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Campus Life launches Disability Justice Student Initiative

Initiative aims to support students with disabilities, raise awareness of disability justice on campus

<p>The Disability Justice Student Initiative, a student-driven effort announced by the Division of Campus Life on Feb. 3, is focused on raising disability justice awareness on campus.</p>

The Disability Justice Student Initiative, a student-driven effort announced by the Division of Campus Life on Feb. 3, is focused on raising disability justice awareness on campus.

On Feb. 3, the Division of Campus Life announced the creation of the Disability Justice Student Initiative, a student-driven effort that aims to raise disability justice awareness and create community for students with disabilities. The Initiative is accessible to and supports undergraduate, graduate and medical students, according to the announcement.

“The DJSI means creating space, both physical and conceptual, for disabled, neurodivergent and mentally ill students on campus at an institution that wasn't built for us,” wrote Vanessa Garcia ’20.5 ScM ’22, graduate coordinator at DJSI.

As a graduate student, Garcia works to engage fellow graduate students in events organized by DJSI. Last semester, they organized “Disability in Grad School: A Conversation,” where around ten graduate students held a discussion centered around accommodations, identity and disability justice in graduate school. “In my position as graduate coordinator, I'm always trying to keep the grad student perspective in mind while we plan our programming,” they said.

According to an email to The Herald from Campus Life Fellow Akash Altman ’20, the Initiative explores “disability as a social identity campus wide and (cultivates) a community of support as disabled students identify and navigate resources.” Altman added that the Initiative’s work supplements the work of Student Accessibility Services.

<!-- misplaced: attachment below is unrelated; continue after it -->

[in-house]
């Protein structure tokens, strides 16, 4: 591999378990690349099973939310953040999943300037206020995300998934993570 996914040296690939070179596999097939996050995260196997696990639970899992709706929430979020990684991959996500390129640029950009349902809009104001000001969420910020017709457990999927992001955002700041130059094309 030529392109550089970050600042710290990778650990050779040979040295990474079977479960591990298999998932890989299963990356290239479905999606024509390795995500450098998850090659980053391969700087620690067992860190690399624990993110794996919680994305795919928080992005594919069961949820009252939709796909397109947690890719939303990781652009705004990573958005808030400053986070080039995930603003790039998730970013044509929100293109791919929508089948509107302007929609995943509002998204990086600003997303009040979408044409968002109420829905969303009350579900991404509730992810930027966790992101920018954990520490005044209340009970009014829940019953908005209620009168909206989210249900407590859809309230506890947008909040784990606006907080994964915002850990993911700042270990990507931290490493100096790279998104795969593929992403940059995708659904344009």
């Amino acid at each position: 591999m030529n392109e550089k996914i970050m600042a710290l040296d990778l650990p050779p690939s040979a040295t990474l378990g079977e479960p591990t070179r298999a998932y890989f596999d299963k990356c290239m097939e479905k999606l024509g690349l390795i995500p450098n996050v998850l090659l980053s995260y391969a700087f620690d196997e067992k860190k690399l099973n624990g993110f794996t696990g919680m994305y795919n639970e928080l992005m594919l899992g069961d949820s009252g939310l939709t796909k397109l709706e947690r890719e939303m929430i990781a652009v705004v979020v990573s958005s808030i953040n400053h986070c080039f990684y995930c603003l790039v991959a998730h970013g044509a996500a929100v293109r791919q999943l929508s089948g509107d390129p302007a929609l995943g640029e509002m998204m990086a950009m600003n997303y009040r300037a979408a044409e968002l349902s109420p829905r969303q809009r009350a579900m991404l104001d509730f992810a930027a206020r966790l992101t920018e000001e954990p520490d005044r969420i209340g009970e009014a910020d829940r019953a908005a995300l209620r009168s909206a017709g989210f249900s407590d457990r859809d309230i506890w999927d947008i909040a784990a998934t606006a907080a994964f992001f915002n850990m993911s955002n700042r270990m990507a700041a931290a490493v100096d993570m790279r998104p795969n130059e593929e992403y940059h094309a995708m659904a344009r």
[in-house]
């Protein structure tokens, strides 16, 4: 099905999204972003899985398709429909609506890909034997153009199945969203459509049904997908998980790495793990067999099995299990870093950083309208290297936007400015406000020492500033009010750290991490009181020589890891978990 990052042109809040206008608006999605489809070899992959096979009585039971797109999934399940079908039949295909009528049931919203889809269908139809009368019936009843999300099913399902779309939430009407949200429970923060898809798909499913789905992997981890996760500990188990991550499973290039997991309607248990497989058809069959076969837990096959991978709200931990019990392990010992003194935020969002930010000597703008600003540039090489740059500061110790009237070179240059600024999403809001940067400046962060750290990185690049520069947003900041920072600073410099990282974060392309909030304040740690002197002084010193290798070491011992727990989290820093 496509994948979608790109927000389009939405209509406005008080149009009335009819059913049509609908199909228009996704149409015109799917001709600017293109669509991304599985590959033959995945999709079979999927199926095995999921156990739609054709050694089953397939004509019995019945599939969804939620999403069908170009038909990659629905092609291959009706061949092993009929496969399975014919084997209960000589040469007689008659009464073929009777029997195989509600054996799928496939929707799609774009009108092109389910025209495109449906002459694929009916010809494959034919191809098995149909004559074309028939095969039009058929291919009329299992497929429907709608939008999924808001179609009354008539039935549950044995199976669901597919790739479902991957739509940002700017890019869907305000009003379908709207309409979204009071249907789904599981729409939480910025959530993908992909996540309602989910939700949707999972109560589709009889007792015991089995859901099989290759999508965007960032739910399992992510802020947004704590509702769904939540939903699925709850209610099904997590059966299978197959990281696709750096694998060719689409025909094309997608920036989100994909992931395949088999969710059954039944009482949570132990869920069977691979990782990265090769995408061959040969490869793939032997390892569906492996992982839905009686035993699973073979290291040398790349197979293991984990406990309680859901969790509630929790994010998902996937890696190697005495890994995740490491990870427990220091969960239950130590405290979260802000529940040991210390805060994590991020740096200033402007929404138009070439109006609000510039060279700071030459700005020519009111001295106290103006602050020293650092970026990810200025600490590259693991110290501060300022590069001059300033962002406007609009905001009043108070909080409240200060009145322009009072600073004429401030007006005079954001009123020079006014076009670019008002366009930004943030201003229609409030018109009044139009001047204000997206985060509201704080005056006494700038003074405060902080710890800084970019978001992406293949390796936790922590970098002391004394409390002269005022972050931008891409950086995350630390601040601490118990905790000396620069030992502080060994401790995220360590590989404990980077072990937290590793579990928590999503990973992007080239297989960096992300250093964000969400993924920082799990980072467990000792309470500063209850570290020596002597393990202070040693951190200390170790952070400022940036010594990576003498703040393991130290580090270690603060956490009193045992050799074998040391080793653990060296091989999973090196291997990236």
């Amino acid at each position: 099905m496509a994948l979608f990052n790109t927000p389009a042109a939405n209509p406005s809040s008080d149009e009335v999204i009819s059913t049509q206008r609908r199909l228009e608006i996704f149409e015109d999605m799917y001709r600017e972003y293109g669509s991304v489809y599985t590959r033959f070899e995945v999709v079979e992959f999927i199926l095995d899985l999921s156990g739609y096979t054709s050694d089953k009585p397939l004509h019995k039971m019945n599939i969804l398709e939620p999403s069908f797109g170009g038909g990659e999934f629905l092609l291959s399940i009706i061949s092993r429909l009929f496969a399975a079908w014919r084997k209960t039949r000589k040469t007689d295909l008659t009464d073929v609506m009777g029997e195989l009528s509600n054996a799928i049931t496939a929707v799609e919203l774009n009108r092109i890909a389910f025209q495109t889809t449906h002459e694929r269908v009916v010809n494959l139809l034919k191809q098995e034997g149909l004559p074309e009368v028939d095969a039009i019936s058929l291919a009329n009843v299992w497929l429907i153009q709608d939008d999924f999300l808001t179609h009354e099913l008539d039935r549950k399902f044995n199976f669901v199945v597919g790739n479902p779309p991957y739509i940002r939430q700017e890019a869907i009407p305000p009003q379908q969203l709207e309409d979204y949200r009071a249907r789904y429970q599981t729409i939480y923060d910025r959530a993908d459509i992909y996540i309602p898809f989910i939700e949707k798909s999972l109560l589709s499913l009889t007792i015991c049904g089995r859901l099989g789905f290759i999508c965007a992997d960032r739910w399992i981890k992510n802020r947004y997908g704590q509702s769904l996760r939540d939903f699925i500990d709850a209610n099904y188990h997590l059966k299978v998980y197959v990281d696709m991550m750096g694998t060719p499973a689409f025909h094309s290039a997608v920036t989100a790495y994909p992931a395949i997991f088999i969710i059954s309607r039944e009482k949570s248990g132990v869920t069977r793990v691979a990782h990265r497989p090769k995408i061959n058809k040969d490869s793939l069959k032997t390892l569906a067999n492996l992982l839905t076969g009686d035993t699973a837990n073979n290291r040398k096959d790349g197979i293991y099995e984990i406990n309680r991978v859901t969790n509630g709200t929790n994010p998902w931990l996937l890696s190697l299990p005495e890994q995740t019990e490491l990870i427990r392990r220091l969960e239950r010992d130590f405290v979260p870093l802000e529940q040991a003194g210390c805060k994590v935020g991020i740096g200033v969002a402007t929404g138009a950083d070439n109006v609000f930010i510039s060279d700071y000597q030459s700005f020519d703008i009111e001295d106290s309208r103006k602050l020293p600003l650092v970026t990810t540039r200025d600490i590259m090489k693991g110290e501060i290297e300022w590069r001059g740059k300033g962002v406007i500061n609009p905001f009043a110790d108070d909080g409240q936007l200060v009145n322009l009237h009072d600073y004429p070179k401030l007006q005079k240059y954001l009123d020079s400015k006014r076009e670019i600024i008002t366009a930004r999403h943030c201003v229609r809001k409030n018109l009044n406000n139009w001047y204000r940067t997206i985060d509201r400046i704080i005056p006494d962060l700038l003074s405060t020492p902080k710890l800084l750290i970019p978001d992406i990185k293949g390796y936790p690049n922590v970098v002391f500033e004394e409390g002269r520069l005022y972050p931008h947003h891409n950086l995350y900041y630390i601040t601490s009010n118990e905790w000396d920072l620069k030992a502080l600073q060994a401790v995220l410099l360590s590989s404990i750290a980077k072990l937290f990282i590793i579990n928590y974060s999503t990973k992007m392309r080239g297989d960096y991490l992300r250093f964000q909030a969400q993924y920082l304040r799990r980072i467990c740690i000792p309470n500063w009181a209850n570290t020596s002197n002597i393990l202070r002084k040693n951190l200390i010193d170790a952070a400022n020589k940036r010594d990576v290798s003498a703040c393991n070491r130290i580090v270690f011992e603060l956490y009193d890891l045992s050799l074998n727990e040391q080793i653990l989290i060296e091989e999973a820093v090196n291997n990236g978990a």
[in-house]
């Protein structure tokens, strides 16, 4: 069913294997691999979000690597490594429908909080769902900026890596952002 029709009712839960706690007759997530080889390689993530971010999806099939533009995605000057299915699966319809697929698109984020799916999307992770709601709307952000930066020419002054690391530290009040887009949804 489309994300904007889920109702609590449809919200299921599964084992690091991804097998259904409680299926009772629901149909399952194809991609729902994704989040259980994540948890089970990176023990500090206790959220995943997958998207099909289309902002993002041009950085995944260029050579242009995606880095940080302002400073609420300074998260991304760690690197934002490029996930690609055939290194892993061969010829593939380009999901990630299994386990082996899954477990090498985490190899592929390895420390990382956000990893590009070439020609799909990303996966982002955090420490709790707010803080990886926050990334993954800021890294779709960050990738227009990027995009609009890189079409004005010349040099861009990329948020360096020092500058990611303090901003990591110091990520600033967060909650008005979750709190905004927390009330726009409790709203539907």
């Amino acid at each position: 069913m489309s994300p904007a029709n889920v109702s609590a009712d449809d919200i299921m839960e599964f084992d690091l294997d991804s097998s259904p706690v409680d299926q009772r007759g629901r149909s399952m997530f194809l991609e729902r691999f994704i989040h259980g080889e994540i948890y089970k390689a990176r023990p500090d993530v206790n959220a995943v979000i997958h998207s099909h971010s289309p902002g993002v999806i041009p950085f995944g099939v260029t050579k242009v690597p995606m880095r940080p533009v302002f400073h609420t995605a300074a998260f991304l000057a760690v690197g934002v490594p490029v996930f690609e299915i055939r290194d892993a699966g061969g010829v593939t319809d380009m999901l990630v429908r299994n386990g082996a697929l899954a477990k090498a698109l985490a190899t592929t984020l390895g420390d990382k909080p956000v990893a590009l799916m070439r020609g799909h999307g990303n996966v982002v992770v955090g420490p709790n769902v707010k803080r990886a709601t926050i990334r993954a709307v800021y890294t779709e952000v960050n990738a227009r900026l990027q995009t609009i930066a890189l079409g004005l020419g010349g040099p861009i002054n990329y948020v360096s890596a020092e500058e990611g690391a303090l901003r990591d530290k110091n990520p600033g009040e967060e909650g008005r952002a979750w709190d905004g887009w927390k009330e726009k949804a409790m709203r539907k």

Regarding the connection between Campus Life and DJSI, Altman stated that the former supports, mentors and provides resources and collaborative opportunities for DJSI, especially helping to connect it with other cultural and identity centers on campus. “We've been grateful for their support, especially the numerous staff who have contributed much time and knowledge to our work,” Altman added.

“There (are) a lot of ways that disability theorists quantify (the study of disability) as an academic field,” Undergraduate Coordinator Evan Dong ’22 wrote in an email to The Herald. Dong added that as a student initiative — especially as a disability justice student initiative — their team is “really hoping to think about how these principles in identity show up in our lives as students and as a social justice practice as opposed to (academia).”

Regarding ongoing projects and future plans of DJSI, Altman wrote that “the Initiative’s partnership builds on the legacies of Disabled people at Brown by centering Disabled students and their experiences” and that “DJSI programs will provide new co-curricular educational opportunities.”

The website of the Initiative cites “workshops, speakers, lectures, open hours, zine making (and) resource curation” as upcoming events this semester. In addition to these events, the Initiative also runs the “Disability Justice at the Intersections” Speaker Series, where speakers explore disability justice and its relationship with other anti-oppression movements in confronting identity-specific barriers to equity and inclusion. The Initiative will also host co-curricular educational and community building programs, where students empower themselves to create knowledge and impact their community using their own lived experiences.

“The DJSI, at its heart, is about students,” Altman wrote.



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